IP Essentials: Q&A Series

Q Why would a person consider IPR if they can make the same arguments in court? A The burden of proof for invalidating a patent is lower in IPR relative to district

the prior art. And PTAB will only consider prior art evidence in the form of patents and printed publications. In district courts, an accused infringer can challenge the patent under any ground recognized by law, including grounds that attack the sufficiency of the specification, or that allege that the patent claims things that could never be entitled to patent protection. Q Are there any advantages to IPR for petitioners? A Yes. The lower burden of proof can make it easier to invalidate a patent in IPR compared to litigation. The PTAB may also have a better understanding of patent law and many types of technology than some district court judges, which can be advantageous to challengers of weak patents. IPR can also cost significantly less than litigation in court. And, because IPR is solely focused on the validity of the challenged patent, whether or not the petitioner infringes the patent is not something the PTAB can consider. Where a petitioner has good reason to believe that a patent is invalid, it is usually in their interest to petition for IPR. Q Are there any advantages to IPR for patent owners? A IPR provides some advantages to patent owners. The patent owner can try to amend their claims once in IPR, which cannot be done at all in litigation. The PTAB may also have a better understanding of patent law and many types of technology than some district court judges, which can be advantageous to the owners of strong patents. A final written decision in favor of the patent owner in IPR will also prevent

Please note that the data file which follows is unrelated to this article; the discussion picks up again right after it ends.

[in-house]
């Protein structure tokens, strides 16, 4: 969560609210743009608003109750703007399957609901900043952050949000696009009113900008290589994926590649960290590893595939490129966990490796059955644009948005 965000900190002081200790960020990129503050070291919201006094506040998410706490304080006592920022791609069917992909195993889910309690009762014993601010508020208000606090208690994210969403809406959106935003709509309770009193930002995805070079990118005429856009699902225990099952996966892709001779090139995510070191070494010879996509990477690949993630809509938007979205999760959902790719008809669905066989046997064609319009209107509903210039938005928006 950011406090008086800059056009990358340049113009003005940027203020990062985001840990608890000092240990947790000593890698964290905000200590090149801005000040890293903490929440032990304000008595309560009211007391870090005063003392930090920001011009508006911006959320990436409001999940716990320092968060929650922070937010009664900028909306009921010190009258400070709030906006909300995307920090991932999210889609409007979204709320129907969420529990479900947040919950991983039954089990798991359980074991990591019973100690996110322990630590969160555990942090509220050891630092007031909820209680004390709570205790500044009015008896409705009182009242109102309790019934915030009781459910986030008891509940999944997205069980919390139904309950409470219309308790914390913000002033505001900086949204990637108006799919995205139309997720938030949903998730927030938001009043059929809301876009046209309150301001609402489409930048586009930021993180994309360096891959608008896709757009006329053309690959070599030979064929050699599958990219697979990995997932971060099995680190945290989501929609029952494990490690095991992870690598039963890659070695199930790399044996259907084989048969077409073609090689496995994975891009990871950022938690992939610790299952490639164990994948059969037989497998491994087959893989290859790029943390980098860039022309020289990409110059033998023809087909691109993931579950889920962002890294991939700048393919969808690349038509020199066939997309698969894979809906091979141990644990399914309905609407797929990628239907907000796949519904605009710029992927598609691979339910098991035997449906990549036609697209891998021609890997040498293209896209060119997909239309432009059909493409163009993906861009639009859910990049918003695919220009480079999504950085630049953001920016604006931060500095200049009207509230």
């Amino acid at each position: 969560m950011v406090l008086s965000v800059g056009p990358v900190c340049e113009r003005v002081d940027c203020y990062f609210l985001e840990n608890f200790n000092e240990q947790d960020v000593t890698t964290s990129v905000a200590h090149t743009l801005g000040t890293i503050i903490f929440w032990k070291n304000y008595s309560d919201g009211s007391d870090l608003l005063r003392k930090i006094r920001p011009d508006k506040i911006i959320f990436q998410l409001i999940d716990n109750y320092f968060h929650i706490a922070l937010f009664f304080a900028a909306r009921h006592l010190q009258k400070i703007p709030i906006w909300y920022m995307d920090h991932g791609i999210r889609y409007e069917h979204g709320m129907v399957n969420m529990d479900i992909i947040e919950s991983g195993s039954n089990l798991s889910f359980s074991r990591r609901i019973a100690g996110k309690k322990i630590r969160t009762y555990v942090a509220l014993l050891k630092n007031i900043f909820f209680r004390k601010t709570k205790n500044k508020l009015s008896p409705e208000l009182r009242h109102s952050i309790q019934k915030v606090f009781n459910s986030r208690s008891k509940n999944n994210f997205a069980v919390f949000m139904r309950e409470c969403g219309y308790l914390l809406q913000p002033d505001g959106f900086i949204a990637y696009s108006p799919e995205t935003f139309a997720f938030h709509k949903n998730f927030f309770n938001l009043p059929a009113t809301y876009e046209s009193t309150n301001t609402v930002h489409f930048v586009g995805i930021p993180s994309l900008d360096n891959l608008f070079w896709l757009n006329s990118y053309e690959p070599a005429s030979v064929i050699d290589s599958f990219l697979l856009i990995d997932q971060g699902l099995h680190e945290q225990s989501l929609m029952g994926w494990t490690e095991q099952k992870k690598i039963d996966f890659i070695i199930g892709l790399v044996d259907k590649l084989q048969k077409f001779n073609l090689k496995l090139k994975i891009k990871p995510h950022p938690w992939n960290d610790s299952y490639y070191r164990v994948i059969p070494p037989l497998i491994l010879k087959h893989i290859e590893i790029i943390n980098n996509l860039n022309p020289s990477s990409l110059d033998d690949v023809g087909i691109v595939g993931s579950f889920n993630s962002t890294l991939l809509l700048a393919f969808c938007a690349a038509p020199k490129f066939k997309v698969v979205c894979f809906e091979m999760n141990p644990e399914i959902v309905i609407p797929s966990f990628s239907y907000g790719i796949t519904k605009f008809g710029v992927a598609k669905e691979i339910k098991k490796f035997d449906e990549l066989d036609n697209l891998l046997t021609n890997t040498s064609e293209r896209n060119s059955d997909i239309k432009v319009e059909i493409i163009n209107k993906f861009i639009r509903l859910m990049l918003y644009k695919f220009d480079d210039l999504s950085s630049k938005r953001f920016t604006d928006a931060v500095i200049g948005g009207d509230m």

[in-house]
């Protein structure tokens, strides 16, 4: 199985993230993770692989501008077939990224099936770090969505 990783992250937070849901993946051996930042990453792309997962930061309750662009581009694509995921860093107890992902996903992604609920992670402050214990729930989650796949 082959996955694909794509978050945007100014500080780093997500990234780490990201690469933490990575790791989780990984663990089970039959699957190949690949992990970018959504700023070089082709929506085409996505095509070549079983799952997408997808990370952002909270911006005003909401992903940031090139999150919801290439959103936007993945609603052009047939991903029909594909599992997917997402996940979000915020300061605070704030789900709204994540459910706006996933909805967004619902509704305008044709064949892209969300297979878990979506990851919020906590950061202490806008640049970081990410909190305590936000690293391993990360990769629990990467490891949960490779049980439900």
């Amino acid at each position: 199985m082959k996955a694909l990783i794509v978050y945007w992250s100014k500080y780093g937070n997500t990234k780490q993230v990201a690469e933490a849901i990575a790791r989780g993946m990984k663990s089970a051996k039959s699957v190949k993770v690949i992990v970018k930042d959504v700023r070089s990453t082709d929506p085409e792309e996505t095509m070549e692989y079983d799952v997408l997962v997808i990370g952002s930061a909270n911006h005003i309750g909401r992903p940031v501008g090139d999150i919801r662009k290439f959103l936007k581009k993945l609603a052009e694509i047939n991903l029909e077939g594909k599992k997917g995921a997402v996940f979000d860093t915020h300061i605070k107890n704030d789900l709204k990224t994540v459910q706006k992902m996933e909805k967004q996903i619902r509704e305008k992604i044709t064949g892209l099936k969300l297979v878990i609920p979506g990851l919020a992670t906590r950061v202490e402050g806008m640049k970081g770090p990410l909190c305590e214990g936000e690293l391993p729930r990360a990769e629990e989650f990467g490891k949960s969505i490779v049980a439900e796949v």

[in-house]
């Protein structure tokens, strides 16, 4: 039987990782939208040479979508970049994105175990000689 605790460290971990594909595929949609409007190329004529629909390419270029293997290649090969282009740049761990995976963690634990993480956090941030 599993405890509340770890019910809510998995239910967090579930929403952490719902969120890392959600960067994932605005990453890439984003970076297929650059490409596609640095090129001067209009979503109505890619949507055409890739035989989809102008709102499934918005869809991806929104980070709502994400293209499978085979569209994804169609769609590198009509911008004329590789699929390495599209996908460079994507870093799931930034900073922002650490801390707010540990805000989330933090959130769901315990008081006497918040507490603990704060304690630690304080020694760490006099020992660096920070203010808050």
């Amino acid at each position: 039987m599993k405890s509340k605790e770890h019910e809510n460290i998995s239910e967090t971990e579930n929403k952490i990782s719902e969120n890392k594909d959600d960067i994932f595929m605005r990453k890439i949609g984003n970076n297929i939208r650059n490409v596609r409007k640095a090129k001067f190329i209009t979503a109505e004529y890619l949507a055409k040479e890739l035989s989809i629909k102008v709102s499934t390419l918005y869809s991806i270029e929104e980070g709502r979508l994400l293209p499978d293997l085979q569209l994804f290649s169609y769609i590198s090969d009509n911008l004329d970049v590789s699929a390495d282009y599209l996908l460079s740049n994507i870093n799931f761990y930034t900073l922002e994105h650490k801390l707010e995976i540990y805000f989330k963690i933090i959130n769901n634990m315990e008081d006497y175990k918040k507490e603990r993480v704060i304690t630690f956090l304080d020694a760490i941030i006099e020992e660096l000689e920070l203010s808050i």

“The lower burden of proof can make

courts. A claim in IPR will be invalidated if the challenger proves it is unpatentable by a preponderance of the evidence . Preponderance of the evidence means the patent is more likely invalid than not. The burden of proof is higher in district courts because courts presume that the USPTO did its job correctly when it issued a patent. A patent challenged in district court will only be invalidated based on clear and convincing evidence . Clear and convincing evidence means proof that the patent is substantially more likely to be invalid than not. Q Are there limitations to filing for IPR compared to challenging validity of a patent in court? A IPR is more limited than the courts in terms of the evidence that can be presented. A petitioner can only challenge a claim in IPR by arguing that it is anticipated or obvious over it easier to inval- idate a patent in IPR compared to litigation...Where a petitioner has good reason to believe that a patent is invalid, it is usually in their interest to petition for IPR.”

IP ESSENTIALS: INTER PARTES REVIEW

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